There is no doubt that we must be proud of our work within the Coalition. As its second-largest contributor, Italy has played an important role in defeating Daesh in Iraq and subsequently in Syria. But we know – only too well – that it is not enough to destroy terrorism at military level. After losing its territory, Daesh has gone back to operating as a transnational terrorist organization, and as long as it has the capacity to finance itself, it will continue to be a threat to our security.

In Kuwait City and Munich, I will therefore continue to stress the need to disrupt financial flows to Daesh and to other terrorist organisations. It is a commitment that Italy pursues, also thanks to the contribution of the Guardia di Finanza, both within the Coalition Counter ISIL Finance Group, that we co-chair together with the United States and Saudi Arabia, and within the Financial Action Task Force (GAFI/FATF).    

The issues mentioned up to now are themes that I have emphasised throughout 2017 and in particular during our seat on the UN Security Council and in the Italian Presidency of the G7. In 2018 we will have another important opportunity: our Chairmanship-in-Office of the OSCE and, also in this context, the very close cooperation between our diplomacy and the Guardia di Finanza will prove to be crucial.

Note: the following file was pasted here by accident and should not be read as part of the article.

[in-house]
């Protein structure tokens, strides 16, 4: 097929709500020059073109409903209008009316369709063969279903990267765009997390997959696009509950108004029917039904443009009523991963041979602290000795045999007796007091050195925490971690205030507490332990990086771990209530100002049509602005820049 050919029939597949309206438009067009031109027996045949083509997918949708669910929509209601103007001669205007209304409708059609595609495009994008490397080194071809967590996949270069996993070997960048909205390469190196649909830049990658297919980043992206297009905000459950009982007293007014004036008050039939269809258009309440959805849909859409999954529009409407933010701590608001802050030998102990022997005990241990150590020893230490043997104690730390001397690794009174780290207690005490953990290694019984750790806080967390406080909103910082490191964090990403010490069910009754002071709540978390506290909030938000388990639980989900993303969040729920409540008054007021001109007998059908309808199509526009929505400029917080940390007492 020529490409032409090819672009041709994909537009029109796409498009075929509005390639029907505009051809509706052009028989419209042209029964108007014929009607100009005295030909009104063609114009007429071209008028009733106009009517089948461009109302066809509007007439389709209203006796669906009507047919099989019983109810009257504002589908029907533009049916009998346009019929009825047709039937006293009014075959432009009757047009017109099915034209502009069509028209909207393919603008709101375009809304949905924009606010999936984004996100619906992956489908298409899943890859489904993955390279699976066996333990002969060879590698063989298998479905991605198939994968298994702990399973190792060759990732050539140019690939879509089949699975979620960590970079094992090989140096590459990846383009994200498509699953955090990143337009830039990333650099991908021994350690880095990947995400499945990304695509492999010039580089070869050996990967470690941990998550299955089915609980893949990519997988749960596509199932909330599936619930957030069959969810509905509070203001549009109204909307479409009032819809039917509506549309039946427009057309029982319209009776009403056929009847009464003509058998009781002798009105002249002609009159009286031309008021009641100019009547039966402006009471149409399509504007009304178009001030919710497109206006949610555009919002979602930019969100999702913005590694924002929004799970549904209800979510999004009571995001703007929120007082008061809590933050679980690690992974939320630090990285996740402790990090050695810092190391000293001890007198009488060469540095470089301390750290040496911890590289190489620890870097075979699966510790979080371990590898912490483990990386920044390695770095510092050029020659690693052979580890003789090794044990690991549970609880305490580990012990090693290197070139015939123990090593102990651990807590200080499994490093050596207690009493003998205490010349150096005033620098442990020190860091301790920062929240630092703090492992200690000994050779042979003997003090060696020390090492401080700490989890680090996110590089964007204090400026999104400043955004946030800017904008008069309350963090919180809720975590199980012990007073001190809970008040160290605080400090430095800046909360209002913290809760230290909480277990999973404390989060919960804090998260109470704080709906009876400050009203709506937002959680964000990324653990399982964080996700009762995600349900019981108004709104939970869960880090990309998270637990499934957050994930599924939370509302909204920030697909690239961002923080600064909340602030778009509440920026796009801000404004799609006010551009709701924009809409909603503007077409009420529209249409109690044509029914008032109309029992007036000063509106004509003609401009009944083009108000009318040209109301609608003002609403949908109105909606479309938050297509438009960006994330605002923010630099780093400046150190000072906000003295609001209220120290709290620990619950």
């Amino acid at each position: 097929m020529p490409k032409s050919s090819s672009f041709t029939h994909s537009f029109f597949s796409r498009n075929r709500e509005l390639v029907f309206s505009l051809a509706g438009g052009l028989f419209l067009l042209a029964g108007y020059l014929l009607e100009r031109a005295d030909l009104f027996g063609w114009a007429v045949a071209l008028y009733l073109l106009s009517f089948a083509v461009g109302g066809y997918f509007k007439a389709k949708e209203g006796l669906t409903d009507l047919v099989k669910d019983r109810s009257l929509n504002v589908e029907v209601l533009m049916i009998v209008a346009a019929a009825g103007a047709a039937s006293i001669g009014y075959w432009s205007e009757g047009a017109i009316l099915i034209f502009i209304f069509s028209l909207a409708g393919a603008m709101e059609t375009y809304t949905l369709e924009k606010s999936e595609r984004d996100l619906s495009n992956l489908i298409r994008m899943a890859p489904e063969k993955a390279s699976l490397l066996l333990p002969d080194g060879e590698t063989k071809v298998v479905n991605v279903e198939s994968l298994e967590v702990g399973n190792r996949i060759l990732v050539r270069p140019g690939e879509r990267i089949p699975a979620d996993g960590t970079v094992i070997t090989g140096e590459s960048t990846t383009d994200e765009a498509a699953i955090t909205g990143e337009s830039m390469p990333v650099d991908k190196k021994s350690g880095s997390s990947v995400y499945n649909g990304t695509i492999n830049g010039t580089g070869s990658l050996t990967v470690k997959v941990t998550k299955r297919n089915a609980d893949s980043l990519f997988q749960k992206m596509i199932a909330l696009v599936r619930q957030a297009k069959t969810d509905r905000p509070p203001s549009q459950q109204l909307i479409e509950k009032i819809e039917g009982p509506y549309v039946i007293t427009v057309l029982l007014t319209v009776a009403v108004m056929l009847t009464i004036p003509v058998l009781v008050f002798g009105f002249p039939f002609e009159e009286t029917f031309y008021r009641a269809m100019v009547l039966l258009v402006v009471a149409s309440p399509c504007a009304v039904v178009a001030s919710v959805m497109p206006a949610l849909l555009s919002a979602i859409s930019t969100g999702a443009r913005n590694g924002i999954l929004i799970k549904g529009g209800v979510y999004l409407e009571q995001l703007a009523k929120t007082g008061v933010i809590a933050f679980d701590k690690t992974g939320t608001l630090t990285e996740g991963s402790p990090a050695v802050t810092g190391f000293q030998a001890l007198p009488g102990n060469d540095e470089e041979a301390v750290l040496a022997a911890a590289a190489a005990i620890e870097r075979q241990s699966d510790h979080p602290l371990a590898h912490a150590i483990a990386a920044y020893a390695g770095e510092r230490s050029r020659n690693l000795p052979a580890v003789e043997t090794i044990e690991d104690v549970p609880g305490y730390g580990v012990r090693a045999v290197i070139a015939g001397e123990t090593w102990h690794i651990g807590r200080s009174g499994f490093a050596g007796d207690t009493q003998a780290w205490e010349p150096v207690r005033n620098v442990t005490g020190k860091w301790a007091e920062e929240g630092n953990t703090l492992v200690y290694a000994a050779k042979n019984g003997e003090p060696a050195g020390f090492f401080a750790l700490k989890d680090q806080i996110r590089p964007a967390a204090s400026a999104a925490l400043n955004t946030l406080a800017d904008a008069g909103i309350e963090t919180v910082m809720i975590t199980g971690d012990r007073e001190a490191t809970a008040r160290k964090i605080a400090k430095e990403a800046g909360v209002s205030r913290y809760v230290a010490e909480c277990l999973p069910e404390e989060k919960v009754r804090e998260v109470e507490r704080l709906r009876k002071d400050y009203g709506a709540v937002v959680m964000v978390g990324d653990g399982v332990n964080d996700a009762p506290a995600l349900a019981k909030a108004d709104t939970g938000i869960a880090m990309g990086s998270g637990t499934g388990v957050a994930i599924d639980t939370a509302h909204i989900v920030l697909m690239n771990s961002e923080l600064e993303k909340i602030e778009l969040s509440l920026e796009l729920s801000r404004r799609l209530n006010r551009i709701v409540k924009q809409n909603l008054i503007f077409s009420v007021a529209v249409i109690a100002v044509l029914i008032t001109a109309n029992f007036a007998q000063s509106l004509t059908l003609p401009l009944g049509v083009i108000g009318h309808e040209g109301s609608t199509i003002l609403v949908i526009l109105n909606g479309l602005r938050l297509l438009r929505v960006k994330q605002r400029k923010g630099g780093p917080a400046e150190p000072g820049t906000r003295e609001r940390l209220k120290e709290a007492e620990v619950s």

Allow me to once again underscore the crucial role of the Guardia di Finanza in applying sanctions. We live in an increasingly complex “world of sanctions”. Greater use is now made of this instrument in coercive diplomacy. You help us to apply them correctly and thereby gain credibility and a leadership role at international level.

We also live in a safer world and Institutions have greater responsibility than in the past in reassuring citizens, not with words but through actions. And you know this well, because taking action is the essence of your mission. And you know equally well that in order to fight corruption or terrorism it is no longer sufficient to conduct joint operations; we need more training and more capacity building activities. Above all, you need to establish closer dialogue and deeper cooperation with your counterparts on shared values and fundamental liberties.  

By “cooperation” I obviously mean “cooperation built on trust”. Otherwise, cooperation remains something superficial and ineffective. Indeed, allow me to say that your primary goal abroad is to establish trusting relationships.

I greatly confide in you because opting for the armed forces means choosing to harbour the Italian flag in your hearts. And those, like you, who perform their mission abroad are also a fundamental building block of our foreign policy.

Let me conclude by renewing my gratitude for your important and widely appreciated work in the world.